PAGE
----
Prosecutors find Salt Lake City officer not justified in shooting but don’t file charges

Prosecutors have determined a Salt Lake City police officer was not justified in firing his firearm during a struggle with a suspect last year but have decided against charging him with a crime.

Salt Lake County District Attorney Sim Gill on Monday announced his office’s conclusions after examining Officer Brandon Rammell’s actions. A letter laying out the prosecutorial findings states that while the officer’s conduct wasn’t justified, Gill’s office declined to press charges “because we do not believe there’s evidence that Officer Rammell acted with a criminal intent.”

“We believe that Officer Rammell’s body reacted before his mind,” Gill said during a news briefing.

The letter states that Rammell was driving his patrol car in Millcreek on Nov. 3, 2018, when he checked the license plate of a nearby car and discovered it was registered to Robert Craig Ortega, who had an active warrant for a parole violation.

Rammell tried to take Ortega into custody, and during the ensuing fight, the officer drew his weapon and fired a single shot, according to the letter. The evidence indicates the bullet did not hit Ortega, who fled but was later arrested.

Body camera footage — which Gill reviewed Monday with reporters — showed the officer following Ortega into a gas station convenience store at 1111 E. 3300 South and confronting him there. Protesting that he was “not doing anything,” Ortega walked out of the store and tried to break away from the officer, who’d grabbed his T-shirt, the recording shows.

As Ortega turned and began running toward his car, parked next to a station pump, Rammell attempted to use his Taser, but it wasn’t effective, according to the recording and the letter. Ortega jumped into the passenger side of his car as Rammell, standing on the driver side, drew his weapon, the body cam footage showed.

“You want to get f------ shot?” Rammell yelled.

At another point in the video, Rammell threatened to “beat your f------ face."

Rammell later told investigators he noticed Ortega reaching around inside the car, as if he was searching for a weapon. Ortega was eventually able to climb into the driver’s seat and start the engine, even though Rammell had reached through the open car door and was trying to restrain him, according to the footage.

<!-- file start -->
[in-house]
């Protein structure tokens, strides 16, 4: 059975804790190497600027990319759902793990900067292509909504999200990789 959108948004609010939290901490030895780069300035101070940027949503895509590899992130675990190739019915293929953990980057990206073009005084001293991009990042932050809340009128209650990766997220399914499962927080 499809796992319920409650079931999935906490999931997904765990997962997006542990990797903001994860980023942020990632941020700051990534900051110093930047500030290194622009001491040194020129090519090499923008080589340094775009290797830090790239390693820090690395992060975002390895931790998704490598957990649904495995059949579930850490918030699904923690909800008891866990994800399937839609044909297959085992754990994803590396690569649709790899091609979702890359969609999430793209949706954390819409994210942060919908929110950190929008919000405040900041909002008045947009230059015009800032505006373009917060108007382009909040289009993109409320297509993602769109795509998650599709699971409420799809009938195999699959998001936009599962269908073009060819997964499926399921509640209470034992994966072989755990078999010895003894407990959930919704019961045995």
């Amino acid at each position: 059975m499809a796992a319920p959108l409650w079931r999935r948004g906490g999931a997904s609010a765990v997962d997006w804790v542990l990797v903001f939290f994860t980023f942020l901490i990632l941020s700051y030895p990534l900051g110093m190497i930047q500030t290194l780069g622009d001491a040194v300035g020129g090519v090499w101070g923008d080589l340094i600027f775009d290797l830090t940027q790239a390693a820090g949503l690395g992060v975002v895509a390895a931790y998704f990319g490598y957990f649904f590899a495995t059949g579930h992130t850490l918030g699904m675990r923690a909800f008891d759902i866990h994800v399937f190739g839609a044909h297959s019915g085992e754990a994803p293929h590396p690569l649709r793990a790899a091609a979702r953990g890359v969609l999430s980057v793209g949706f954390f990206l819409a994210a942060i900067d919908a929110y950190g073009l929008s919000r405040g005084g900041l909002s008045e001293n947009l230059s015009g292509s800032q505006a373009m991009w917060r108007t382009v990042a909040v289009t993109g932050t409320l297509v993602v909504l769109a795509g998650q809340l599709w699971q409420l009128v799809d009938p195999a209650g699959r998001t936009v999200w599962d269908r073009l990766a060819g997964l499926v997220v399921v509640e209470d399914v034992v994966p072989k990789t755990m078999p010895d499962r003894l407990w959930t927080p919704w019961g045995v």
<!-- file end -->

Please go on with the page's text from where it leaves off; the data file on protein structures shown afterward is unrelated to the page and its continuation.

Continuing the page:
Ortega’s underlying conviction was for first-degree felony aggravated sexual abuse of a child, and Rammell said based on the severity of the crime, he believed Ortega would “do anything and everything to get away, even if that meant driving me into traffic, even if it meant finding a weapon in his car.”

The video shows that Ortega succeeded in putting the car into gear and speeding away from Rammell. That’s when Rammell — who had pulled out of the doorway and was standing clear of the car — fired his gun, Gill said. The officer told investigators he fired because he was afraid of being dragged into traffic, but Gill said that perception wasn’t borne out by the evidence, leading prosecutors to find the use of deadly force unjustified.

Still, the prosecutor said, Rammell was startled and made his split-second decision to fire out of a genuine, if incorrect, belief he was in danger.

“I give value to what I believe his perception is,” Gill told reporters. “But it cannot be supported by the observable facts.”

As indications that Rammell didn’t have a criminal intent, Gill mentioned the officer tried to use less-lethal tactics to take Ortega into custody, by “tasing” him and trying to physically restrain him. After drawing his gun initially, the officer re-holstered it before reaching into the car to struggle with Ortega, Gill added.

“Officer Rammell’s use of deadly force did not occur in a vacuum; our analysis took into account the dynamic situation and actions of Mr. Ortega in analyzing Officer Rammell’s use of his weapon,” the prosecutorial letter stated.

Rammell is still employed by the Salt Lake City Police Department, although he has been on administrative leave since firing his weapon, a department spokesman said.